|Basic and Applied Investigations of Resurgence: A Translational Approach to Demonstrating and Mitigating Relapse
|Saturday, May 28, 2022
|11:00 AM–12:50 PM
|Meeting Level 1; Room 152
|Area: EAB; Domain: Translational
|Chair: Jessica L French (Rutgers University - Rutgers University - Children's Specialized Hospital Center for Autism Research, Education, and Services)
|Discussant: Christopher A. Podlesnik (Auburn University)
Resurgence is the recurrence of a previously reduced target response (e.g., problem behavior) following a worsening in reinforcement conditions for a recently increased alternative response (e.g., a communication request). Recent investigations of resurgence have demonstrated the utility of a bidirectional translational approach wherein basic studies help inform applied treatment refinements and important phenomena observed in the applied setting are brought into the laboratory for rigorous examination. This cycle then continues, enriching both conceptual understanding of resurgence phenomena and improving clinical care. This symposium showcases that unique blend of investigations between basic and applied researchers. Two presentations highlight challenges encountered during laboratory evaluations of resurgence with typically developing adult participants (e.g., persistent responding during extinction) as well as potential methodological refinements to minimize these issues (e.g., manipulating response effort). The two final presentations investigate resurgence of severe destructive behavior within clinical settings and examine the use of mitigation strategies derived from basic literature (e.g., treatment modifications informed by behavioral momentum theory). Dr. ChrisPodlensik, an expert in basic and applied studies of treatment relapse, will discuss the implications of these studies as they relate to understanding and mitigating resurgence.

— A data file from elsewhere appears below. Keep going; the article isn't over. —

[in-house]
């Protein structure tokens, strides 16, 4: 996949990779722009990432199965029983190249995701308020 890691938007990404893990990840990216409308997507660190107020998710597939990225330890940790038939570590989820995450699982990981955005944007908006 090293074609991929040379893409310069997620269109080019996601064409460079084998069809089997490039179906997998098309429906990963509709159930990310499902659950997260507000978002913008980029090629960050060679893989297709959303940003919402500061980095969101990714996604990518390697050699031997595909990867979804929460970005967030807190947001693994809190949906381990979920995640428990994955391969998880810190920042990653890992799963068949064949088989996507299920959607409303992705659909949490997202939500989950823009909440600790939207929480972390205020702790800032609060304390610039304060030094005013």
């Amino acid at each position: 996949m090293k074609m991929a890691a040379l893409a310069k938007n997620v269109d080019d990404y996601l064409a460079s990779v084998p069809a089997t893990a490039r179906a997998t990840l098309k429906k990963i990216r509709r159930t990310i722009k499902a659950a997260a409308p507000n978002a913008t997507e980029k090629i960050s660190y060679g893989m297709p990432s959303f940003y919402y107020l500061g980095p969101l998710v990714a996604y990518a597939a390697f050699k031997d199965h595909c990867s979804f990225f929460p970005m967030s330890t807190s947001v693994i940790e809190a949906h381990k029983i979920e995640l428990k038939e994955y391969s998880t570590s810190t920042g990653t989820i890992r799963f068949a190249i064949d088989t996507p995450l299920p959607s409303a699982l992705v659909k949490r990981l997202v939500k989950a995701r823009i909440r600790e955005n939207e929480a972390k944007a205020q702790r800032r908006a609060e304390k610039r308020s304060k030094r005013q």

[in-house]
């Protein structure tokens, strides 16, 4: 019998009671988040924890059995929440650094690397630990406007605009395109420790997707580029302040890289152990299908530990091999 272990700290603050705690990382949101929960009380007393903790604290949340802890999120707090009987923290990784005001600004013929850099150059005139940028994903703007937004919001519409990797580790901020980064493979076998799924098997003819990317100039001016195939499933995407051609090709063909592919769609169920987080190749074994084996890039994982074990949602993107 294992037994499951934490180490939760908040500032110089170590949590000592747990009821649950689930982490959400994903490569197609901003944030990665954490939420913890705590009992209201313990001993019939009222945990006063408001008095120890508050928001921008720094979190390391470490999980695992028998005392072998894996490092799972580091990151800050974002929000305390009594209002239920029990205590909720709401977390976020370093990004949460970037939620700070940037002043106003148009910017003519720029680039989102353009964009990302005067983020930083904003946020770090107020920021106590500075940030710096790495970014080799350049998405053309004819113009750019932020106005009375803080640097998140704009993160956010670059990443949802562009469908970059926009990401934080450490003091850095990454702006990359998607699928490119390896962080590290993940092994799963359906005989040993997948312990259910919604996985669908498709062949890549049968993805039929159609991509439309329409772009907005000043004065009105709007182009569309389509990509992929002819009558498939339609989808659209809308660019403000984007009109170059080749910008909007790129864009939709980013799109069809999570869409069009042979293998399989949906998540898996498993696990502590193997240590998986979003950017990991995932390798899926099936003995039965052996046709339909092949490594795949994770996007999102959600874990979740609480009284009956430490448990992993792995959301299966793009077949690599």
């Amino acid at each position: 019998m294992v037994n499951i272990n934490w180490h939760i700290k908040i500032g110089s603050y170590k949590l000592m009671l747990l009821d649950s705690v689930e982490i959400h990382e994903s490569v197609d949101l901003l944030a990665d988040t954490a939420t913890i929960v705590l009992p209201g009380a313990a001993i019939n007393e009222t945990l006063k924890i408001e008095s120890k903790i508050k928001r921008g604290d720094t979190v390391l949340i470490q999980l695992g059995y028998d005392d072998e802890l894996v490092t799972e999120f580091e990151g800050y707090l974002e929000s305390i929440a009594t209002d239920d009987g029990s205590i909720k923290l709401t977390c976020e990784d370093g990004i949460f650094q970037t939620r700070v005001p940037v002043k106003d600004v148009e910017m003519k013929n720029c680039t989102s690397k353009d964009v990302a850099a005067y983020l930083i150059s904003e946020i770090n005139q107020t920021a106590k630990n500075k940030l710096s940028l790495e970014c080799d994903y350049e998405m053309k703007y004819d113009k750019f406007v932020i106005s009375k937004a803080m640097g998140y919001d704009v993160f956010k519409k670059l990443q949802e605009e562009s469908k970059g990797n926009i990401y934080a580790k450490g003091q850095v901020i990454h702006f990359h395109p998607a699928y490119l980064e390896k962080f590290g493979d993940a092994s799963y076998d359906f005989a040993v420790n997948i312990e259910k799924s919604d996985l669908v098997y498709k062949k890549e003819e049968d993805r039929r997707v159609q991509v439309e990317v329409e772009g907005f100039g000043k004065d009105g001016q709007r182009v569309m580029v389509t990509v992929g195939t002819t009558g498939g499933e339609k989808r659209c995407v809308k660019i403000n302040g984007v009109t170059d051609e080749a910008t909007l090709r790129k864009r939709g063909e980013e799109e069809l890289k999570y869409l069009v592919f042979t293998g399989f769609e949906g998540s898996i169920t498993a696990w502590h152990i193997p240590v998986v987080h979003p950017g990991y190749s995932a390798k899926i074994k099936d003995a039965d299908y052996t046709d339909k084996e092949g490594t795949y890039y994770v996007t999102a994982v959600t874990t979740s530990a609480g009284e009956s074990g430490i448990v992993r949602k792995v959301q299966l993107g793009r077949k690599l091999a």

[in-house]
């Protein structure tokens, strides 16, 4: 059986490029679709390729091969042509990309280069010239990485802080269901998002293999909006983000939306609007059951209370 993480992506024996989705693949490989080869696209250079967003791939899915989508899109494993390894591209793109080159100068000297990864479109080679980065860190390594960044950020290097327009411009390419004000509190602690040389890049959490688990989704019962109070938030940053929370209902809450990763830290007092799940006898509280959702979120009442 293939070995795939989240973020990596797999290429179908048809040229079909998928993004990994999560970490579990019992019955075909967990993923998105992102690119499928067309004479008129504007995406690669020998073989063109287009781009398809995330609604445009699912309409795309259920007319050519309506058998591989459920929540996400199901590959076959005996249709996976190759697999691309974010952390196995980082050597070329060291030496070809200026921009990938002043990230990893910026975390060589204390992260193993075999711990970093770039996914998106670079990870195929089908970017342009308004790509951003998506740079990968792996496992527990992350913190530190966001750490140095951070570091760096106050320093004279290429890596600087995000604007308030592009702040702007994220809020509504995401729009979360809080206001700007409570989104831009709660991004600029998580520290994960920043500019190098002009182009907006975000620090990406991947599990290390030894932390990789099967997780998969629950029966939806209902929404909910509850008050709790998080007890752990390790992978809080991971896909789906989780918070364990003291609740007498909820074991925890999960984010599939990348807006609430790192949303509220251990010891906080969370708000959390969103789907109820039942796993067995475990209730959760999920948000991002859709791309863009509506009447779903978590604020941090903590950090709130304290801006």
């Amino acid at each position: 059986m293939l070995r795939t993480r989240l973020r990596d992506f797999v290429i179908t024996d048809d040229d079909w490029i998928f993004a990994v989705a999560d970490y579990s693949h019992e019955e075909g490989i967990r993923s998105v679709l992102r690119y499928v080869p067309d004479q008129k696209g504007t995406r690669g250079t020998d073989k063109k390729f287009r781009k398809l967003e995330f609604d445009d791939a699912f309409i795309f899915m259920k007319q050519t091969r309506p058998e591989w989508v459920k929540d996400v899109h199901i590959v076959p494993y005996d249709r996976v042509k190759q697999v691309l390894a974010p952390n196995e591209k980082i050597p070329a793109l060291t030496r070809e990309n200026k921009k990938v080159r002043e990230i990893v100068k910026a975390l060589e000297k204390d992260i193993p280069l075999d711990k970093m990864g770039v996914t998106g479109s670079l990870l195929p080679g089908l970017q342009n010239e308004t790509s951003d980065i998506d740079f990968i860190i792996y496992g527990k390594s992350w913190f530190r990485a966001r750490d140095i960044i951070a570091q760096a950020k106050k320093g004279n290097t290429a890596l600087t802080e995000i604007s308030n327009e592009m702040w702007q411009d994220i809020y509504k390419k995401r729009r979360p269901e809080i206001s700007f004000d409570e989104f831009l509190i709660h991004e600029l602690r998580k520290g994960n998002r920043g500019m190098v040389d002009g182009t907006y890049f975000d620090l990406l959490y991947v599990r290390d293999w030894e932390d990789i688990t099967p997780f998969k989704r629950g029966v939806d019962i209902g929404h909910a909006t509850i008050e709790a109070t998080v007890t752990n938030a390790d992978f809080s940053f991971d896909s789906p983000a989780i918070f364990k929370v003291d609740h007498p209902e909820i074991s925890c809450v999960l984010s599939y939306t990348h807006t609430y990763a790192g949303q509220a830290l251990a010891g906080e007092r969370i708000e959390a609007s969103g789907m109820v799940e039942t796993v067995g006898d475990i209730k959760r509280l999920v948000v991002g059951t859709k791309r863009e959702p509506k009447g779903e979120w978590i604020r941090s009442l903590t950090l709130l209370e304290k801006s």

|Instruction Level: Advanced
|Keyword(s): Persistence, Resurgence, Translational Research, Treatment Relapse
High- and Low-Technology Resurgence Preparations Fail to Produce Extinction
|MAYSARAH G MOHAMED (SUNY Upstate Medical University), Valdeep Saini (Brock University), Andrew R. Craig (SUNY Upstate Medical University), Nicole M. DeRosa (SUNY Upstate Medical University), Arohan Rimal (William Patterson University), Kate Elizabeth Derrenbacker (SUNY Upstate Medical University ), Henry S. Roane (Upstate Medical University and Elemy Autism Care)